Elections and Energy Bureau defend 2023 budget demands

Kyle Fleming was one of the agency chiefs who responded to questions from the Senate Finance Committee on Wednesday. (picture from source file)

The 34th Legislature’s Finance Committee, chaired by Kurt A. Vialet, met Wednesday to continue consideration of the executive budget for fiscal year 2023. The committee heard testimony from executive branch officials and semi-autonomous agencies.

Representatives of the Virgin Islands Electoral System and Board of Elections were the first to defend their budget demands. The Virgin Islands Energy Board and the Virgin Islands Department of Agriculture justified their budget requests during the afternoon session.

The governor’s proposed budget for the electoral system calls for $2.5 million. Elections Supervisor Caroline Fawkes offered an alternate figure of $2.7 million. The Board of Elections requested about a tenth of the system’s demand. Again, the system requested more money than Government House requested.

“The Office of the Election Supervisor of Elections is responsible for the day-to-day administration of the Virgin Islands electoral system…Our mission is to conduct reliable, accessible, secure and transparent elections and to maintain accurate voter registration records for Virgin Islanders,” Fawkes said.

The replacement of two community outreach vans was also on this year’s priority list. Fawkes said system officials were reaching out to a U.S. electoral system in Georgia for help in getting a replacement cost estimate.

In addition, $350,000 will be requested to organize the second round of elections if necessary in the 2022 electoral cycle.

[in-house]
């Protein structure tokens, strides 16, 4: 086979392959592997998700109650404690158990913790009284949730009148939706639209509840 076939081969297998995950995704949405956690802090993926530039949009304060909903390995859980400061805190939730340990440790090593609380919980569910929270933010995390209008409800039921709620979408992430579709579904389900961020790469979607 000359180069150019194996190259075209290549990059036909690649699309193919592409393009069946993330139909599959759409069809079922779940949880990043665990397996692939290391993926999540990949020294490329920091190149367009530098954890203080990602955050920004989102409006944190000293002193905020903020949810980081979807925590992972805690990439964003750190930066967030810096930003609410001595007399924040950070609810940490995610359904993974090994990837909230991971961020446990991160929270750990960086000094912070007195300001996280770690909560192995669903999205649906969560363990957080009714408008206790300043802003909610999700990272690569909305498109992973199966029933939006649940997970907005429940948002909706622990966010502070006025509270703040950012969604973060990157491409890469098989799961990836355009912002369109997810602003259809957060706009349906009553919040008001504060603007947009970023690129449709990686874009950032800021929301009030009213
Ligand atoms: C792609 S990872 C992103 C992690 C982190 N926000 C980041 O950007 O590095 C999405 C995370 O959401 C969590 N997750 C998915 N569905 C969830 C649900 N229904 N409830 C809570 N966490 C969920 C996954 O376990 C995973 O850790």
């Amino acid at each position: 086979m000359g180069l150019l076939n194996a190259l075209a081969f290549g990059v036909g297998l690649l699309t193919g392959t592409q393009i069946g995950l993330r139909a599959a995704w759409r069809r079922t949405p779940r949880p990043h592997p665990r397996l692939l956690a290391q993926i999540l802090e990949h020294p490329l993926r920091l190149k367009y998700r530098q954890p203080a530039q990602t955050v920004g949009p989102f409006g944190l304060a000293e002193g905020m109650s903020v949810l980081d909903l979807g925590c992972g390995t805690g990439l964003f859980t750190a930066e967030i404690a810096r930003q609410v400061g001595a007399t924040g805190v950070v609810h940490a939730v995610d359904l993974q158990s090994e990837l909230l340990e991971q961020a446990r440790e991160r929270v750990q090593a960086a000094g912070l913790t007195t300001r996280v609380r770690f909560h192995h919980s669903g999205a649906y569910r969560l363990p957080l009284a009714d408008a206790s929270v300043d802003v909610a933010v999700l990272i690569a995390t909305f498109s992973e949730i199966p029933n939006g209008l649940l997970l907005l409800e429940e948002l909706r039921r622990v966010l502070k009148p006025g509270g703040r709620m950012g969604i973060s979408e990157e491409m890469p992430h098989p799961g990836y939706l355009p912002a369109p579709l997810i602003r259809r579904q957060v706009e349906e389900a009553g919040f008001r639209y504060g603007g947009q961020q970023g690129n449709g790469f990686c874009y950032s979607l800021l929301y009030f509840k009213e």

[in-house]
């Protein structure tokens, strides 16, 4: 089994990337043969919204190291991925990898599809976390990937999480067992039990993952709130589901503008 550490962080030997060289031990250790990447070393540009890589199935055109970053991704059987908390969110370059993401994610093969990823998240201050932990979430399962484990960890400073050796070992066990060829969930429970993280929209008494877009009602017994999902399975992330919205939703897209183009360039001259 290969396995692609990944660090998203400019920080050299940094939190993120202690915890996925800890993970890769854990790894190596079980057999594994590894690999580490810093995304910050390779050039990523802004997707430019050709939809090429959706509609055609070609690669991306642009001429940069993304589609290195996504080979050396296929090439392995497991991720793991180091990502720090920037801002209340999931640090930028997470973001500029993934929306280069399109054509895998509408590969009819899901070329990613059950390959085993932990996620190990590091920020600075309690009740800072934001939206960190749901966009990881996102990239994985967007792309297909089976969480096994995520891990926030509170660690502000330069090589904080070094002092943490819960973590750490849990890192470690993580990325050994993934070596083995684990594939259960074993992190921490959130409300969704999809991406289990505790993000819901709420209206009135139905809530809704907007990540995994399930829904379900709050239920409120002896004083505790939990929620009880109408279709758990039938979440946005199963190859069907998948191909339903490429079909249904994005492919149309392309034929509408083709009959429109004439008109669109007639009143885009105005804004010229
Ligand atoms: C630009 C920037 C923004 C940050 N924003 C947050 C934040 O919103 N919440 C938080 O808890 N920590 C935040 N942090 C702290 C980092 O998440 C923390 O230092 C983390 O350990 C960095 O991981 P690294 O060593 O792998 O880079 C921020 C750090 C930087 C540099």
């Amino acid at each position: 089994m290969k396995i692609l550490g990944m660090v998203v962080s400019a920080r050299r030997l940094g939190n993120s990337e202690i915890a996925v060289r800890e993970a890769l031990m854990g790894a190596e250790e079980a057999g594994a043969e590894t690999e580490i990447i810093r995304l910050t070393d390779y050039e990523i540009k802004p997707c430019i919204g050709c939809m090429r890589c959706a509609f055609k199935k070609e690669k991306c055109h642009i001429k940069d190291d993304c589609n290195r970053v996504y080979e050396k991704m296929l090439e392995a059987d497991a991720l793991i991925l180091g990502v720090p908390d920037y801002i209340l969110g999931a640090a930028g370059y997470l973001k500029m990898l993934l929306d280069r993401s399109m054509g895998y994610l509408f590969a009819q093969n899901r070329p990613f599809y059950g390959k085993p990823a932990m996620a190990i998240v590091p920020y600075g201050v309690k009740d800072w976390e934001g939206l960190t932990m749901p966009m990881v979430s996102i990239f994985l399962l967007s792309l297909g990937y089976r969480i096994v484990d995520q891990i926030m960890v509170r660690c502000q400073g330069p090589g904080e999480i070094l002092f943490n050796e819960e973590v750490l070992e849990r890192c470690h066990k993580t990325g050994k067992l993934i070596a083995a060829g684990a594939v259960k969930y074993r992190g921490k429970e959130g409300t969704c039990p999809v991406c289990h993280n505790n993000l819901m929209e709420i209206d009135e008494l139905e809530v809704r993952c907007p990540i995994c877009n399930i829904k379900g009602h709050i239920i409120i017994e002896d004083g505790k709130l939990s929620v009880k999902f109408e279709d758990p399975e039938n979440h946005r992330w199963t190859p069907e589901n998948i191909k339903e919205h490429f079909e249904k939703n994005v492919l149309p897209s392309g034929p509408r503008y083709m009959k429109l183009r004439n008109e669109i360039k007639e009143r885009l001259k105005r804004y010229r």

Vialet said the finance committee typically works with the electoral system to fund the gap between the two spending requests. “Overall, we want to see that we have fair elections in the Virgin Islands,” the president said.

Virgin Islands Energy Board Director Kyle Fleming told the committee what he hopes to accomplish with his 2023 budget allocation. The executive’s budget calls for $1,562,306 to be drawn from the fund general. Fleming said that was a modest increase of $12,452 from the 2022 budget request. Additional federal funds of $1,549,854 are planned over the coming year, Fleming said.

Committee member Marvin Blyden asked if the Energy Board had any federal grants that were set to expire. Fleming said there was one given to the agency to explore a distributed generation market structure plan. A report released by the Senate Postal Auditor’s Office also informed the committee that the Energy Bureau has $291,936.94 in unpaid payments to vendors representing contractor services received in 2014 and 2017.

Fleming was also asked about the recent acquisition of Tesla electric vehicles for agency use. The manager said he was the decision maker when buying Teslas for the Office of Energy and the Water and Power Authority, and while there are more economical options on the market, Tesla was the only company who was willing to deliver to the Virgin Islands.

Vialet asked if the recently passed federal law on reducing inflation would make funds available to the territory for climate change mitigation. Fleming said certain features of the law provide opportunities.

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